One of the key elements when reviewing a subservice SOC report is documenting the process you went through in performing this review. The document should include a list of all CSOCs included in the sub-service provider’s report (i.e., all controls for the relevant service) and a simple “yes” or “no” as to whether the company considers them to be relevant CSOCs. It can contain no. For relevant CSOCs, you should document whether there were any exceptions/problems in those CSOCs with a yes or no. You can also tie each relevant control to a relevant Trust Service Criteria so that if a problem arises, you can point to additional relevant controls that meet the criteria.

While this post focused on the CSOC, similarly, when performing and documenting a review of a sub-service organization and its associated CSOC, the Supplemental User Entity Control (CUEC ) can also be reviewed and documented at the same time.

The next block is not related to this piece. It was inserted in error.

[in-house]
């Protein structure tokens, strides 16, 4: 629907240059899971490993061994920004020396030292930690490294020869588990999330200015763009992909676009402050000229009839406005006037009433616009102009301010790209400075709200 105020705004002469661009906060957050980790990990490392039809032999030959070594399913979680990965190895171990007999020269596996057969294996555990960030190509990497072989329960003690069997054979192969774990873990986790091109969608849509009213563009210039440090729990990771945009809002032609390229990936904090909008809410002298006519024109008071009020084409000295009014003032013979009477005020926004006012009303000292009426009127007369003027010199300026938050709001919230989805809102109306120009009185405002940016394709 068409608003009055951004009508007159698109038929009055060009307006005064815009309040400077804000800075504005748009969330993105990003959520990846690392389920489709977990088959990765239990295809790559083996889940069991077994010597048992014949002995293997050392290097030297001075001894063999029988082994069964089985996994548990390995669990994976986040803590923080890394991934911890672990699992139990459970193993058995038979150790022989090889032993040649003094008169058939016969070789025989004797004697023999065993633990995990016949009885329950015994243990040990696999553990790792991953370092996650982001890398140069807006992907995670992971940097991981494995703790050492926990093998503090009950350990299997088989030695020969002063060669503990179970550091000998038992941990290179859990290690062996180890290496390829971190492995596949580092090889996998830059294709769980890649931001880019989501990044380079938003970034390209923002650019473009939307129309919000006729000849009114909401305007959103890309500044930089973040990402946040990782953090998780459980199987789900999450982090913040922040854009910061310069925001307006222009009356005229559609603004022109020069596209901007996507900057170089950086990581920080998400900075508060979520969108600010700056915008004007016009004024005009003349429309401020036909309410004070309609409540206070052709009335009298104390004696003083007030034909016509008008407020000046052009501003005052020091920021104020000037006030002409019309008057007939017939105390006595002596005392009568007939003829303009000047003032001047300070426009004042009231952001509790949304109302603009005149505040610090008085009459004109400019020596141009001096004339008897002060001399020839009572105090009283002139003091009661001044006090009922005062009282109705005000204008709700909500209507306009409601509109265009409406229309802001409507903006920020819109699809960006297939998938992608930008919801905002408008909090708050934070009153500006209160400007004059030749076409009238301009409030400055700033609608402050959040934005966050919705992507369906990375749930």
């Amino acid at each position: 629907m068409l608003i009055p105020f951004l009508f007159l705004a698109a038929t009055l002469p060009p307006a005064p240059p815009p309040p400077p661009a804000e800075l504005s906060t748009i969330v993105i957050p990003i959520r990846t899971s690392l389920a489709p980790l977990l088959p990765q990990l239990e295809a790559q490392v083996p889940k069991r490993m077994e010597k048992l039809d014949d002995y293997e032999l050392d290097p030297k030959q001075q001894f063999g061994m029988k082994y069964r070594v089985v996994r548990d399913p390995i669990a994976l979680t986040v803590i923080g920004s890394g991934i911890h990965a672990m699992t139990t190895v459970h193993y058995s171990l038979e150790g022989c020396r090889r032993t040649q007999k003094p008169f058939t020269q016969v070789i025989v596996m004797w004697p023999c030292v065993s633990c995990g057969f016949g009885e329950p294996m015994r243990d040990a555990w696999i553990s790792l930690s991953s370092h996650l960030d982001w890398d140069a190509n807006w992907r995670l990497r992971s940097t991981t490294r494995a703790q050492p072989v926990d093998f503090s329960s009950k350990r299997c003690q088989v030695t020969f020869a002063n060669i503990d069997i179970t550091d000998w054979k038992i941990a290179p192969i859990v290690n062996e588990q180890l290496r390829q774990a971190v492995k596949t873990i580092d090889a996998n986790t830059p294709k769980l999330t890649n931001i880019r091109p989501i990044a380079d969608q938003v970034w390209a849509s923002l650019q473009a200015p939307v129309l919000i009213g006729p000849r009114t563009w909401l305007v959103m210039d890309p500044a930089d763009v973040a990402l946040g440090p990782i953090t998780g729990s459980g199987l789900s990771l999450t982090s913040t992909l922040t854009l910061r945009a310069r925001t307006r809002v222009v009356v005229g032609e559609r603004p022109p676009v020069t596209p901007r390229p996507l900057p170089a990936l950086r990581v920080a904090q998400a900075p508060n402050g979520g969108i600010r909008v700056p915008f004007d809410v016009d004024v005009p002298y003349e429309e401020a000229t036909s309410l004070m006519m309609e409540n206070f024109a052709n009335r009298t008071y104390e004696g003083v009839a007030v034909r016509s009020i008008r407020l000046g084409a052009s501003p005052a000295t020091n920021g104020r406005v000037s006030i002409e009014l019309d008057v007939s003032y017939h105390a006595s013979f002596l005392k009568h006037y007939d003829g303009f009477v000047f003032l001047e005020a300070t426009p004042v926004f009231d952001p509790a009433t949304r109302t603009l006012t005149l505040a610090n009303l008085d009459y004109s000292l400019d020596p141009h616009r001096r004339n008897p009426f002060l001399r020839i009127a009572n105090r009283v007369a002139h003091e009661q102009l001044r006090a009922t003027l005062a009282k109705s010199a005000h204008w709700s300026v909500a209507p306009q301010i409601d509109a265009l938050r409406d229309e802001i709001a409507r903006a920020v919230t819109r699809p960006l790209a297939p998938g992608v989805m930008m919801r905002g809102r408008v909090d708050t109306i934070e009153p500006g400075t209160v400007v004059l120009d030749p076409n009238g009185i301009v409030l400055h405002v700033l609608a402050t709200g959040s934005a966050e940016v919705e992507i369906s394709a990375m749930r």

Overview of CSOCs

As companies continue to expand into cloud environments and use other types of vendors to ultimately serve their customers, understand which vendors are sub-service providers and associate them with those service providers. Formally monitoring the CSOC is key to ensuring continuous service delivery. Serve customers, meet service commitments, and maintain system requirements.

If you have any questions about SOC 1 or SOC 2 services, or the inclusion of CSOCs in service audit reports, please contact us.

DELTA Data Protection & Compliance, Inc. Academy & Consulting – The DELTA NEWS – info@delta-data-compliance.com